Born in the Seventh Ward of New Orleans, Boutte got his start in music by playing the trumpet and cornet in area marching bands. Although he grew up with a heart beating to New Orleans' rhythms, he didn't start singing professionally until Stevie Wonder encouraged his talent. The series' bouncy theme, ''Treme Song,''  originally appeared on Boutte's 2003 Jambalaya album.
Captions by Jada F. Smith
Ruffins began playing the trumpet in the eighth grade, and he hasn't been able to put it down since. In the early 1980s, he co-founded the Rebirth Brass Band  on the streets of the Treme neighborhood, where they eventually became the house band at the Glass House in New Orleans. Known for always cooking barbecue at his shows, Ruffins founded the Barbeque Swingers in 1993, a group that has played at popular bars all over the Big Easy. The show's creator, David Simon, consulted with Ruffins as he developed the series.
Troy ''Trombone Shorty'' Andrews grew up in Treme, earning his nickname from being the only child playing in the New Orleans Brass Band Parades. At 6 years old, he became a bandleader and expanded his musical repertoire to include the trumpet, too. He's gone from a Gulf Coast musician to an international recording artist, making music with Lenny Kravitz in 2005, and performing with U2 and Green Day during the re-opening of the New Orleans Superdome for the NFL's Monday Night Football pre-game show in 2006.
Famous rocker Elvis Costello represents those in the outside world who took an interest in the lively action and exciting rhythms of New Orleans music. He appeared as himself in the first two episodes of the series, and in real life recently jammed at the New Orleans Jazz Fest .
Born Malcolm John Rebbenack Jr., Dr. John takes his stage name after the 19th-century legendary New Orleans witch doctor Dr. John the Night Tripper . Blues, pop, jazz, zydeco, boogie woogie and rock-and-roll music -- Dr. John does it all, combining popular genres with Gulf Coast flavor. He started his music career as a guitarist, but after his ring finger was injured by gunshot, the piano became his main instrument. He is best known by mainstream audiences for the 1973 hit single "Right Place Wrong Time." In 2008 he was inducted into the Louisiana Music Hall of Fame, and in 2009 he sang the opening number, "Down in New Orleans ," for the Disney film The Princess and the Frog.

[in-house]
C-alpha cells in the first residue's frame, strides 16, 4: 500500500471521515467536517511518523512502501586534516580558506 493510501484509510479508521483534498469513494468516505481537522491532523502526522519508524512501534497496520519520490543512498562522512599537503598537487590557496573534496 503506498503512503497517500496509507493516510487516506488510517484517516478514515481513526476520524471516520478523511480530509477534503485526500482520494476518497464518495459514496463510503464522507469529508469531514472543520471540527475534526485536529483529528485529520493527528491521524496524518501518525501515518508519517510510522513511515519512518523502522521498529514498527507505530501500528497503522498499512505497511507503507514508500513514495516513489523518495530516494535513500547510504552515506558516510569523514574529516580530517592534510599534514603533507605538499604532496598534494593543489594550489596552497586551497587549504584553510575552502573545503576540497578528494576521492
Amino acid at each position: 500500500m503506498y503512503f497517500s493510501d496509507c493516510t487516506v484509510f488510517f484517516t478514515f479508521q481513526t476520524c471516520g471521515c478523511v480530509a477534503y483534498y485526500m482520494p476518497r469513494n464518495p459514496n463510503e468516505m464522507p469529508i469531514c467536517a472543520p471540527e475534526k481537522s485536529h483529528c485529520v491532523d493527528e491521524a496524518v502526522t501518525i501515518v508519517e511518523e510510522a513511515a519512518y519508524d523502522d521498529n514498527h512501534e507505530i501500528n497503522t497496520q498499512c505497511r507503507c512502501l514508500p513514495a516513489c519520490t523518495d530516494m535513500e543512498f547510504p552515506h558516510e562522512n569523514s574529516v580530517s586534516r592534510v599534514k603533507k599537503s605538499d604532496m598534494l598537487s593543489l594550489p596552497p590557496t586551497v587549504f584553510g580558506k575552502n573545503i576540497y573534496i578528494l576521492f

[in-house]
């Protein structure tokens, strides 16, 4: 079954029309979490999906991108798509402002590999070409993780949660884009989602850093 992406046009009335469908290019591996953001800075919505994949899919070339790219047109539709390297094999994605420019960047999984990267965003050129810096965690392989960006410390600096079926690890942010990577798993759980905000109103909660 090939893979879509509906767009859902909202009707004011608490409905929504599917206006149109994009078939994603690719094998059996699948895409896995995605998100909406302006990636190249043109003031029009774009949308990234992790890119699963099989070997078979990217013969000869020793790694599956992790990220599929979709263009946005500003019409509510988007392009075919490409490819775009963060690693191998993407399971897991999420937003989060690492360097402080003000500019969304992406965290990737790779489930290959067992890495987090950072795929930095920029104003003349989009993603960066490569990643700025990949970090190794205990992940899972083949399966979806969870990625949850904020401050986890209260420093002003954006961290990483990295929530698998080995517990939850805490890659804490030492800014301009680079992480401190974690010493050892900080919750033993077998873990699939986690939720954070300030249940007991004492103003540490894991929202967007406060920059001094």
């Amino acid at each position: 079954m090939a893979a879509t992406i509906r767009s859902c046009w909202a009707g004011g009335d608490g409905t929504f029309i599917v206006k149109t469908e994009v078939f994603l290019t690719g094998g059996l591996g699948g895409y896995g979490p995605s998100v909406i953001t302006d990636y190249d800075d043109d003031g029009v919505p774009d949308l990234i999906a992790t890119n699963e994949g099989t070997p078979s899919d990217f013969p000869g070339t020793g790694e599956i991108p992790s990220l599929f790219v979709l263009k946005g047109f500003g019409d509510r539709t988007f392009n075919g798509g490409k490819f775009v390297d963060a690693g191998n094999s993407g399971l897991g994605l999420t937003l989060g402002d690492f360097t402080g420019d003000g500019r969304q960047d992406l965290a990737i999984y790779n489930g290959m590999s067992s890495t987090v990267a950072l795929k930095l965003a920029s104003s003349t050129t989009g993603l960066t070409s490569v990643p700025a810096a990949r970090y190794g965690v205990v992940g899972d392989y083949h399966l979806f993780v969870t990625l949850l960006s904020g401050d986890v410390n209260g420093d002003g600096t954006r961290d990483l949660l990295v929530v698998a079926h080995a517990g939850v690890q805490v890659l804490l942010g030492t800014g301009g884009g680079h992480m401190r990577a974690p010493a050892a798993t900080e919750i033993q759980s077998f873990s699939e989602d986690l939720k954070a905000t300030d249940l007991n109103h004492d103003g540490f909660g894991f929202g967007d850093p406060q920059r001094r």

He's one of the few real-life musicians on Treme who don't play themselves. Instead, Huisman, a Dutch-born singer-songwriter-guitar player-actor, plays Sonny, a Dutch-born piano player-street musician with some major issues (drugs, booze, major-league-sized jealousy and possessiveness). On Treme, Huisman makes sweet folksy music with the violin-playing Lucia Micarelli (Annie), proving that in New Orleans, not all music dances to a zydeco-jazz-blues-brass band beat.
Micarelli, a New York native, started playing the violin when she was 3. Since then she's toured the world with the Trans-Siberian Orchestra, Josh Groban, Jethro Tull and Chris Botti, a Grammy-winning trumpeter and composer. (She does her own thing, too, releasing several solo CDs, including her latest, Interlude.) Treme marks the Juilliard-trained Micarelli's acting debut. In it she plays Annie, the violin-playing girlfriend of the terribly troubled Sonny. (From what we've seen so far, Annie should dump Sonny with the quickness. You're too good for him, Annie!)
Though he's not from the New Orleans region, if there's one thing Glover knows, it's regional music. He is one of the founding members of the Backyard Band, playing go-go music that illustrates D.C. the way Treme musicians have illustrated New Orleans. He's no stranger to David Simon shows, having appeared in The Wire before Treme.
Known by some as "the hard-core troubadour," Earle is a singer-songwriter who has made a career in rock and country music. He has been nominated for a Grammy Award 14 times and won three, including the 2010 award for Best Contemporary Folk album. Earle is also a David Simon vet, having had a recurring role in The Wire.